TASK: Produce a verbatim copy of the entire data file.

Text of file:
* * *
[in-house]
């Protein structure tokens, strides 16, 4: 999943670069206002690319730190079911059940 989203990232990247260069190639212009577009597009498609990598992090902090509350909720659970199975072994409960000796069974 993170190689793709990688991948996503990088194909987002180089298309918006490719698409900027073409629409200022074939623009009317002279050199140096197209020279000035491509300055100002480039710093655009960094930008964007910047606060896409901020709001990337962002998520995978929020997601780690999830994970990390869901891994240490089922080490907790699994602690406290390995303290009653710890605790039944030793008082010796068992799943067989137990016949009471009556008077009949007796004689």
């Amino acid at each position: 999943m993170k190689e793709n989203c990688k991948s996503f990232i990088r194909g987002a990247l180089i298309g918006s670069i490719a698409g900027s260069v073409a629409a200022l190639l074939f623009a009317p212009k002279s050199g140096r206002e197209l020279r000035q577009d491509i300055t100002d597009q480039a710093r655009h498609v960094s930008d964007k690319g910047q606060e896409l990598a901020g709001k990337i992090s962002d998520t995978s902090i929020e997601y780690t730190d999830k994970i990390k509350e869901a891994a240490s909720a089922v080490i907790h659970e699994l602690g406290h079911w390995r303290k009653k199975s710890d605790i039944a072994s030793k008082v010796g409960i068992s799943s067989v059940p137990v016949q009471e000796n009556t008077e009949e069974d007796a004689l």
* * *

[in-house]
């Protein structure tokens, strides 16, 4: 999943670069206002690319730190079911059940 989203990232990247260069190639212009577009597009498609990598992090902090509350909720659970199975072994409960000796069974 993170190689793709990688991948996503990088194909987002180089298309918006490719698409900027073409629409200022074939623009009317002279050199140096197209020279000035491509300055100002480039710093655009960094930008964007910047606060896409901020709001990337962002998520995978929020997601780690999830994970990390869901891994240490089922080490907790699994602690406290390995303290009653710890605790039944030793008082010796068992799943067989137990016949009471009556008077009949007796004689």
């Amino acid at each position: 999943m993170k190689e793709n989203c990688k991948s996503f990232i990088r194909g987002a990247l180089i298309g918006s670069i490719a698409g900027s260069v073409a629409a200022l190639l074939f623009a009317p212009k002279s050199g140096r206002e197209l020279r000035q577009d491509i300055t100002d597009q480039a710093r655009h498609v960094s930008d964007k690319g910047q606060e896409l990598a901020g709001k990337i992090s962002d998520t995978s902090i929020e997601y780690t730190d999830k994970i990390k509350e869901a891994a240490s909720a089922v080490i907790h659970e699994l602690g406290h079911w390995r303290k009653k199975s710890d605790i039944a072994s030793k008082v010796g409960i068992s799943s067989v059940p137990v016949q009471e000796n009556t008077e009949e069974d007796a004689l």